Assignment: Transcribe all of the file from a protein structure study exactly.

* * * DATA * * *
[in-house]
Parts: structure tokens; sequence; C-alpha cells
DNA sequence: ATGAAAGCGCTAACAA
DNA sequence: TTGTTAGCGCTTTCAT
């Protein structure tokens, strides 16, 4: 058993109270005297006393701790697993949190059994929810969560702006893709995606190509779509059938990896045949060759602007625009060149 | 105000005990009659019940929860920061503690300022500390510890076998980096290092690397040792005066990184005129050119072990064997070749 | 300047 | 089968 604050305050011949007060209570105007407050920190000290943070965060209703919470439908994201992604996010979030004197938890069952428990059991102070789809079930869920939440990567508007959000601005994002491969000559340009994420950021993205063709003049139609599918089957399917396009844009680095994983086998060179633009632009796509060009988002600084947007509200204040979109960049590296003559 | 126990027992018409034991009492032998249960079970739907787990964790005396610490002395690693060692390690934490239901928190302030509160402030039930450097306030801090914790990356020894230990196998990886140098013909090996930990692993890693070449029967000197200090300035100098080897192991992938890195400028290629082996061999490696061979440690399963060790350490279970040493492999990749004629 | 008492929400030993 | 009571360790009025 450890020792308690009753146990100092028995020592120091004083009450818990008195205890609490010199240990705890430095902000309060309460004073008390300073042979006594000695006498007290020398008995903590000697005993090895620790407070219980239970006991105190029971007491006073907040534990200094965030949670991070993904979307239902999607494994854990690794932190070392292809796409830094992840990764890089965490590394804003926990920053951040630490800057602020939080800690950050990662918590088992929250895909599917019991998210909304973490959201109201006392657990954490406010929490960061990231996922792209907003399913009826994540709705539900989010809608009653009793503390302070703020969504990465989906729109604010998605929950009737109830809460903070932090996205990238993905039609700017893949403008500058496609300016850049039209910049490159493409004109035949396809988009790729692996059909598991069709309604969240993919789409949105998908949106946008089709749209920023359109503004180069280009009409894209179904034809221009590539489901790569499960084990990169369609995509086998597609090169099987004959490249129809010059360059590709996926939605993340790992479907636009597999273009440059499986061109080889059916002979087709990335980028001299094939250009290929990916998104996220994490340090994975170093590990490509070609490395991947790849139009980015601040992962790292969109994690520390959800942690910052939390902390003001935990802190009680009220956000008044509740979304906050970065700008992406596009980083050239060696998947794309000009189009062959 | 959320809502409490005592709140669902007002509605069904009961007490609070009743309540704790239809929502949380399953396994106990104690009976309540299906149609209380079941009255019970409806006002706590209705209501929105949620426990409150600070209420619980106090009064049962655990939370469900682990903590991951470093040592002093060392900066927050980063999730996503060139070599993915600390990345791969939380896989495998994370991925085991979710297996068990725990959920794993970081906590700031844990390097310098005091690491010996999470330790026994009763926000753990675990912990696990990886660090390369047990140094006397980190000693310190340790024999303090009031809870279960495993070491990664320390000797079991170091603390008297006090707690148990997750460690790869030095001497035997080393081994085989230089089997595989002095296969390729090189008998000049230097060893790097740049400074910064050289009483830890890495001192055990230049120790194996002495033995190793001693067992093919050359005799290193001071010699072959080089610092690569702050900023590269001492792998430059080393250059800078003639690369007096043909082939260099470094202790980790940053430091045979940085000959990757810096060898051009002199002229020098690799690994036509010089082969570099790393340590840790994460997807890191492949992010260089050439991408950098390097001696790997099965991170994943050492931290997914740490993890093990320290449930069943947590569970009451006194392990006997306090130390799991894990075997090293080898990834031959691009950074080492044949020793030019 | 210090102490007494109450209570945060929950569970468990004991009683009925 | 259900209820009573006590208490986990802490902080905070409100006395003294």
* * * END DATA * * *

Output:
[in-house]
Parts: structure tokens; sequence; C-alpha cells
DNA sequence: ATGAAAGCGCTAACAA
DNA sequence: TTGTTAGCGCTTTCAT
């Protein structure tokens, strides 16, 4: 058993109270005297006393701790697993949190059994929810969560702006893709995606190509779509059938990896045949060759602007625009060149 | 105000005990009659019940929860920061503690300022500390510890076998980096290092690397040792005066990184005129050119072990064997070749 | 300047 | 089968 604050305050011949007060209570105007407050920190000290943070965060209703919470439908994201992604996010979030004197938890069952428990059991102070789809079930869920939440990567508007959000601005994002491969000559340009994420950021993205063709003049139609599918089957399917396009844009680095994983086998060179633009632009796509060009988002600084947007509200204040979109960049590296003559 | 126990027992018409034991009492032998249960079970739907787990964790005396610490002395690693060692390690934490239901928190302030509160402030039930450097306030801090914790990356020894230990196998990886140098013909090996930990692993890693070449029967000197200090300035100098080897192991992938890195400028290629082996061999490696061979440690399963060790350490279970040493492999990749004629 | 008492929400030993 | 009571360790009025 450890020792308690009753146990100092028995020592120091004083009450818990008195205890609490010199240990705890430095902000309060309460004073008390300073042979006594000695006498007290020398008995903590000697005993090895620790407070219980239970006991105190029971007491006073907040534990200094965030949670991070993904979307239902999607494994854990690794932190070392292809796409830094992840990764890089965490590394804003926990920053951040630490800057602020939080800690950050990662918590088992929250895909599917019991998210909304973490959201109201006392657990954490406010929490960061990231996922792209907003399913009826994540709705539900989010809608009653009793503390302070703020969504990465989906729109604010998605929950009737109830809460903070932090996205990238993905039609700017893949403008500058496609300016850049039209910049490159493409004109035949396809988009790729692996059909598991069709309604969240993919789409949105998908949106946008089709749209920023359109503004180069280009009409894209179904034809221009590539489901790569499960084990990169369609995509086998597609090169099987004959490249129809010059360059590709996926939605993340790992479907636009597999273009440059499986061109080889059916002979087709990335980028001299094939250009290929990916998104996220994490340090994975170093590990490509070609490395991947790849139009980015601040992962790292969109994690520390959800942690910052939390902390003001935990802190009680009220956000008044509740979304906050970065700008992406596009980083050239060696998947794309000009189009062959 | 959320809502409490005592709140669902007002509605069904009961007490609070009743309540704790239809929502949380399953396994106990104690009976309540299906149609209380079941009255019970409806006002706590209705209501929105949620426990409150600070209420619980106090009064049962655990939370469900682990903590991951470093040592002093060392900066927050980063999730996503060139070599993915600390990345791969939380896989495998994370991925085991979710297996068990725990959920794993970081906590700031844990390097310098005091690491010996999470330790026994009763926000753990675990912990696990990886660090390369047990140094006397980190000693310190340790024999303090009031809870279960495993070491990664320390000797079991170091603390008297006090707690148990997750460690790869030095001497035997080393081994085989230089089997595989002095296969390729090189008998000049230097060893790097740049400074910064050289009483830890890495001192055990230049120790194996002495033995190793001693067992093919050359005799290193001071010699072959080089610092690569702050900023590269001492792998430059080393250059800078003639690369007096043909082939260099470094202790980790940053430091045979940085000959990757810096060898051009002199002229020098690799690994036509010089082969570099790393340590840790994460997807890191492949992010260089050439991408950098390097001696790997099965991170994943050492931290997914740490993890093990320290449930069943947590569970009451006194392990006997306090130390799991894990075997090293080898990834031959691009950074080492044949020793030019 | 210090102490007494109450209570945060929950569970468990004991009683009925 | 259900209820009573006590208490986990802490902080905070409100006395003294």